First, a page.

| NOT <dom_search_condition>
 | <dom_search_condition> OR <dom_search_condition>
 | <dom_search_condition> AND <dom_search_condition>
 }

 <operator> = {= | < | > | <= | >= | !< | !> | <> | !=}
ArgumentDescription
domainUnique name for the domain.
datatypeSQL data type.
DEFAULTSpecifies a default column value that is entered when no other entry is made; possible values are:
• literal — Inserts a specified string, numeric value, or date value.
NULL — Enters a NULL value.
USER — Enters the user name of the current user.
The column must be of compatible character type to use the default.
NOT NULLSpecifies that the values entered in a column cannot be NULL.
CHECK (dom_search_condition)Creates a single CHECK constraint for the domain.
VALUEPlaceholder for the name of a column eventually based on the domain.
COLLATE collationSpecifies a collation sequence for the domain.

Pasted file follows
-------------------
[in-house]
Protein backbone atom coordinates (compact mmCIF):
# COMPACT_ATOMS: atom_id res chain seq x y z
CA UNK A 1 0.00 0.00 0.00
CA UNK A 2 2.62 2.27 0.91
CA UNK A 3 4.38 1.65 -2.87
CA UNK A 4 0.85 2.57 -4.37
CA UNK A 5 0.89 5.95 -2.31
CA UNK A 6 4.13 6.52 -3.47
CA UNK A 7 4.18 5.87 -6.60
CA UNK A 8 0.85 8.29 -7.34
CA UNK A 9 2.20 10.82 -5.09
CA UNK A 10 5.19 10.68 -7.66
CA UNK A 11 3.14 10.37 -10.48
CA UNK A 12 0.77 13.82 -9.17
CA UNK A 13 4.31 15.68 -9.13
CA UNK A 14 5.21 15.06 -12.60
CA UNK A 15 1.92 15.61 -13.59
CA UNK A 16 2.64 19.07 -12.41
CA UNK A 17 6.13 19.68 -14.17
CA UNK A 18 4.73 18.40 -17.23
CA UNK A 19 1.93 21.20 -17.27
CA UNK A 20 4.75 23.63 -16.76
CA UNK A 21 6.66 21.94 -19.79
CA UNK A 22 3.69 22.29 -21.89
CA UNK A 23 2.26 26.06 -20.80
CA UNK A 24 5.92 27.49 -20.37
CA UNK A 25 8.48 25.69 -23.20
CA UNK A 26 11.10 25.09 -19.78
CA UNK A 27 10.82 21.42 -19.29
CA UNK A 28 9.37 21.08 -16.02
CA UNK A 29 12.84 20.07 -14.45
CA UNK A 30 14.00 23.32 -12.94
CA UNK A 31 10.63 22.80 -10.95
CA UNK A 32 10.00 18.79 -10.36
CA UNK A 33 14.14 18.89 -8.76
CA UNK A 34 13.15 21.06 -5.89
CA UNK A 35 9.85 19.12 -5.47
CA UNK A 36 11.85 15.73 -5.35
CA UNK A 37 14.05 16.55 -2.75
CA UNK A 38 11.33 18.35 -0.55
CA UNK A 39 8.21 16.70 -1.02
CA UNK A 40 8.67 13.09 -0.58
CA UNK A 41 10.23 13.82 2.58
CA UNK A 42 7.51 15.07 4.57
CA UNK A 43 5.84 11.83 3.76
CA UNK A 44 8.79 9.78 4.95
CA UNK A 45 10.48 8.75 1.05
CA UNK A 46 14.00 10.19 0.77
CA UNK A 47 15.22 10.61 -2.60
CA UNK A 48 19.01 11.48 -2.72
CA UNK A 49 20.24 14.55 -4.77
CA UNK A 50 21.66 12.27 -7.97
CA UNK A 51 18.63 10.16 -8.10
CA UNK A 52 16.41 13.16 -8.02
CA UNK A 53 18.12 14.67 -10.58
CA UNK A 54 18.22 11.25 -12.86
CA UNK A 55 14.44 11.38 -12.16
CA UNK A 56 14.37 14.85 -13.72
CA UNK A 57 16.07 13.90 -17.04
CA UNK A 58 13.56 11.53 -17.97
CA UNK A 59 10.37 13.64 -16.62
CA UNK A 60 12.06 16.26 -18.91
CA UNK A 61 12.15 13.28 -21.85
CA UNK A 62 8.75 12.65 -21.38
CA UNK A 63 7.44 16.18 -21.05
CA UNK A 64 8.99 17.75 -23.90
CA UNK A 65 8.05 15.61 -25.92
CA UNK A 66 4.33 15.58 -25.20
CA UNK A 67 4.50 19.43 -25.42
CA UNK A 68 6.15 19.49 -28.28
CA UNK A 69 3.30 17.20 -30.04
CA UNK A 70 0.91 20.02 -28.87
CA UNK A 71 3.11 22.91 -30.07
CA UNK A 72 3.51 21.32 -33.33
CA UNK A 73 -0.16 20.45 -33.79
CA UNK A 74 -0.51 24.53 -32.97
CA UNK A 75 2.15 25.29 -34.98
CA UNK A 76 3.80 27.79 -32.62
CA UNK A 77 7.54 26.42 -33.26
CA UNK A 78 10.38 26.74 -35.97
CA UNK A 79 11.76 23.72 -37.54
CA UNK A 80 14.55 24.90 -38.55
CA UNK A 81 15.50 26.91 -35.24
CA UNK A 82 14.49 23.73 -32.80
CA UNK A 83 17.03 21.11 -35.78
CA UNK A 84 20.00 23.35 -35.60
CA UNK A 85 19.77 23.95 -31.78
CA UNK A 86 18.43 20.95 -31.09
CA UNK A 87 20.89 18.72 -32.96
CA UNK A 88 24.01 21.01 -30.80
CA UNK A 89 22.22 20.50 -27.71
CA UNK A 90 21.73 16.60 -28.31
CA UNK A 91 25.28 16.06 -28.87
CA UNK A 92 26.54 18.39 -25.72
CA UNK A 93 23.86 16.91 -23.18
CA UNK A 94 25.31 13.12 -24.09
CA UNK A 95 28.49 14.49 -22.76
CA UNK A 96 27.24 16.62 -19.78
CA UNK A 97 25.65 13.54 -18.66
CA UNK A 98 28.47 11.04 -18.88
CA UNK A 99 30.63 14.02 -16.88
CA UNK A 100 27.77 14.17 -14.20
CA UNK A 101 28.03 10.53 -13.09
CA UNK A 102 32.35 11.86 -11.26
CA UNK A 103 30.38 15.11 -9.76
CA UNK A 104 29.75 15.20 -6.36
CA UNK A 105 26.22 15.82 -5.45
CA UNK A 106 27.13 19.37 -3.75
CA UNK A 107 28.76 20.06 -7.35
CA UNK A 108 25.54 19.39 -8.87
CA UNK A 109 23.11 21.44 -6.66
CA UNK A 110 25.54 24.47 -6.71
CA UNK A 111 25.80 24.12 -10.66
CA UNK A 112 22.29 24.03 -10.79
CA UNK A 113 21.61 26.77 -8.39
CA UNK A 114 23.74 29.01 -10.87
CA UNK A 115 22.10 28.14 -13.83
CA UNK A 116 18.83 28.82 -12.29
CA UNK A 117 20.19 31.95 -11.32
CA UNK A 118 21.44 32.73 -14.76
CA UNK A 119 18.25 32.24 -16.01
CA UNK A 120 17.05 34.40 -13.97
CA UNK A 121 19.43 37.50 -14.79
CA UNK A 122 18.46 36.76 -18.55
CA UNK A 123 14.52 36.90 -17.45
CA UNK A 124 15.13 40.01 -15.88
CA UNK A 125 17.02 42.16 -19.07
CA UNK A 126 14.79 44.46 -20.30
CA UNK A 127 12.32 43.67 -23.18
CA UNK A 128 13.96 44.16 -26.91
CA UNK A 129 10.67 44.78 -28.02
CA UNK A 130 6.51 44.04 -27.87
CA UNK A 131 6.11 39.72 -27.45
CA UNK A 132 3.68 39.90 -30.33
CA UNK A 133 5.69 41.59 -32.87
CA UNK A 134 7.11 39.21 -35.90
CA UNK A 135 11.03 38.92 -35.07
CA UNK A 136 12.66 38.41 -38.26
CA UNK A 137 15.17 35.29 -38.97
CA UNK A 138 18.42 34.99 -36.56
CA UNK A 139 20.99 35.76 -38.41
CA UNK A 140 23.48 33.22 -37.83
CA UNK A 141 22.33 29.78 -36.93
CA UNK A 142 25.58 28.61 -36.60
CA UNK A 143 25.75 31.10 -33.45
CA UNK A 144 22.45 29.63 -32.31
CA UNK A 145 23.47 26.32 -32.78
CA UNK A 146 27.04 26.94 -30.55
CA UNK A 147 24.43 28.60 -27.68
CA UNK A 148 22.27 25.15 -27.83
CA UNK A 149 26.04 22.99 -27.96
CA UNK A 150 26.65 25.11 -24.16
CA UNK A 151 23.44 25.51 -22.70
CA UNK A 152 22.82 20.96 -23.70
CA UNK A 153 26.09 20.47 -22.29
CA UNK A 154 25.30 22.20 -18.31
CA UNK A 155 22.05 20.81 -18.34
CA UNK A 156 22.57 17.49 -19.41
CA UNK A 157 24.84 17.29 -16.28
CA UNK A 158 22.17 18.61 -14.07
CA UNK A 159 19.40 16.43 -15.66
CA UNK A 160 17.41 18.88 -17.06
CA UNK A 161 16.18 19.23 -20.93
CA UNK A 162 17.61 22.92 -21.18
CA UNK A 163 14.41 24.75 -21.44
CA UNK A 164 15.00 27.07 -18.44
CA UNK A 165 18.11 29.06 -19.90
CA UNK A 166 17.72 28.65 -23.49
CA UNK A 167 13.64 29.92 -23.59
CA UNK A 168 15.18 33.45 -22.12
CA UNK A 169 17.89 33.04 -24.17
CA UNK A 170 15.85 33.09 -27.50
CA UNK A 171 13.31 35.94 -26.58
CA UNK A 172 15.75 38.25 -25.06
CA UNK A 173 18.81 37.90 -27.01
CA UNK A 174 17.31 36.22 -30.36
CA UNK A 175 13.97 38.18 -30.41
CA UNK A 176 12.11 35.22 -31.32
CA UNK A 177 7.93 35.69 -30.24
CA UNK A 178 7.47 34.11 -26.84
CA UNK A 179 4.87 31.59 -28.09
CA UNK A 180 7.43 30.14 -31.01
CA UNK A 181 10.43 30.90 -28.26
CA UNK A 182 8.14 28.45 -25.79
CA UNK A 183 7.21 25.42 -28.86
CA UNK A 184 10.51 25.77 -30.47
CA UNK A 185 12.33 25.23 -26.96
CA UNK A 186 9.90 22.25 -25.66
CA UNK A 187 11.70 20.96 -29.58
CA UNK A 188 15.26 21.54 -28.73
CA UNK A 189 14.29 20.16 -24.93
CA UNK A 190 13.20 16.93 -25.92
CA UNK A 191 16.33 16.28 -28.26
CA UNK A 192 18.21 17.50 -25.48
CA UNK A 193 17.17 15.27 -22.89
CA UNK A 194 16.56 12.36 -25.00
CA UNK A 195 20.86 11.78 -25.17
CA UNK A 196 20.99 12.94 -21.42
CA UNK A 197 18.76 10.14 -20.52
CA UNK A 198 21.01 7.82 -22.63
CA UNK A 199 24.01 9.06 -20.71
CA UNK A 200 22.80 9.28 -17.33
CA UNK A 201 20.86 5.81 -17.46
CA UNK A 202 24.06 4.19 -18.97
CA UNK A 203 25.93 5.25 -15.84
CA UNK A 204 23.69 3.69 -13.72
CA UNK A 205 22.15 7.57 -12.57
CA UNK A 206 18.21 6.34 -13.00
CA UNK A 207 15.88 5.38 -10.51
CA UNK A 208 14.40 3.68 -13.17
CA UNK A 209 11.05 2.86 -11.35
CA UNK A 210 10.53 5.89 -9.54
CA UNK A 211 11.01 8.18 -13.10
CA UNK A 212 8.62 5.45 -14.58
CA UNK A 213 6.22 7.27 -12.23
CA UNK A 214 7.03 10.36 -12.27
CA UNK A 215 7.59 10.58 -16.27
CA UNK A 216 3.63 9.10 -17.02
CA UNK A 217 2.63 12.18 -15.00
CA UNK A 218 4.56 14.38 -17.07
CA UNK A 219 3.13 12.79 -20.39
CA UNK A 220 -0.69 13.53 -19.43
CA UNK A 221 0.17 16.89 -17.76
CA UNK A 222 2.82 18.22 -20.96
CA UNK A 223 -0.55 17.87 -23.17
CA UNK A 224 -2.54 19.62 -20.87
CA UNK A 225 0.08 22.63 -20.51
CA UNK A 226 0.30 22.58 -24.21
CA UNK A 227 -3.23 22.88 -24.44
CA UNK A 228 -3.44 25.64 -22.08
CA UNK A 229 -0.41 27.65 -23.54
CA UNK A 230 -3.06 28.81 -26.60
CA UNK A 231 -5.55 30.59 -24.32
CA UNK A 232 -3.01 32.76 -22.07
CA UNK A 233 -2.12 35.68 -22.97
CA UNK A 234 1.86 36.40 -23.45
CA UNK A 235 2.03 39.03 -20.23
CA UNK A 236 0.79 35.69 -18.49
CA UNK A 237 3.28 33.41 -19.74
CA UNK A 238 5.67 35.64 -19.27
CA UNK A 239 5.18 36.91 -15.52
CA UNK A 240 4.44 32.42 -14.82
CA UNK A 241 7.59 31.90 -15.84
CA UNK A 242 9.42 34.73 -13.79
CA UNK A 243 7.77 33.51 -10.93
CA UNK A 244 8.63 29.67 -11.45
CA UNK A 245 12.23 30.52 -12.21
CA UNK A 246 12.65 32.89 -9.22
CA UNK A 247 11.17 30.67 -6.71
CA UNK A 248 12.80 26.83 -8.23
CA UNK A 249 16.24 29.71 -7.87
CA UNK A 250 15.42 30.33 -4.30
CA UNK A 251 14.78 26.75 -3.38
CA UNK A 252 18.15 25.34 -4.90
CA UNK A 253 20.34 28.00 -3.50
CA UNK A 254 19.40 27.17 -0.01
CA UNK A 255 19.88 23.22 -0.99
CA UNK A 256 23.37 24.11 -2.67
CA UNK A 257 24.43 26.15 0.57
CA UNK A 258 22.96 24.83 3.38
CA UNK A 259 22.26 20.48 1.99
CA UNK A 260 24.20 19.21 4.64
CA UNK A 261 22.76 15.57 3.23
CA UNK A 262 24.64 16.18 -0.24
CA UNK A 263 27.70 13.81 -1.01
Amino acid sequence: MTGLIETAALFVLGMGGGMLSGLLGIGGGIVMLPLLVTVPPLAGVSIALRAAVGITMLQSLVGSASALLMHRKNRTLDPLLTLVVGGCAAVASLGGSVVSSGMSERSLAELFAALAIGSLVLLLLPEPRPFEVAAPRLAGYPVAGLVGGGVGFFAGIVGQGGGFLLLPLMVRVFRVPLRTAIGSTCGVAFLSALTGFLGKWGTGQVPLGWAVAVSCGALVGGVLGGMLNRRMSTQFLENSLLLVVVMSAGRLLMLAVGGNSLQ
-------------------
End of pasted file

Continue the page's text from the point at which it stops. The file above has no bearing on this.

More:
Example:

 CREATE DOMAIN MATCHCODE
   AS INTEGER
      DEFAULT  999999
      NOT NULL
      CHECK (VALUE > 100000);

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Edit domain/alter domain

A domain can be altered in the Domain Editor, opened by double-clicking on the domain name in the DB Explorer. Alternatively use the DB Explorer´s right mouse-click menu item Edit Domain or key combination [Ctrl + O].

CHECK instructions and default values may be added, altered or deleted. In fact, any aspect of an existing domain may be altered, in certain cases this is achieved by dropping the feature, such as a CHECK constraint, and recreating it. In fact, the only attribute that cannot be altered is the domain's NOT NULL setting. Here it is necessary to drop the whole domain and recreate it. And if problems are encountered altering from a certain data type to another, you may also need to first drop the old domain and recreate it with the new features (see Drop Domain.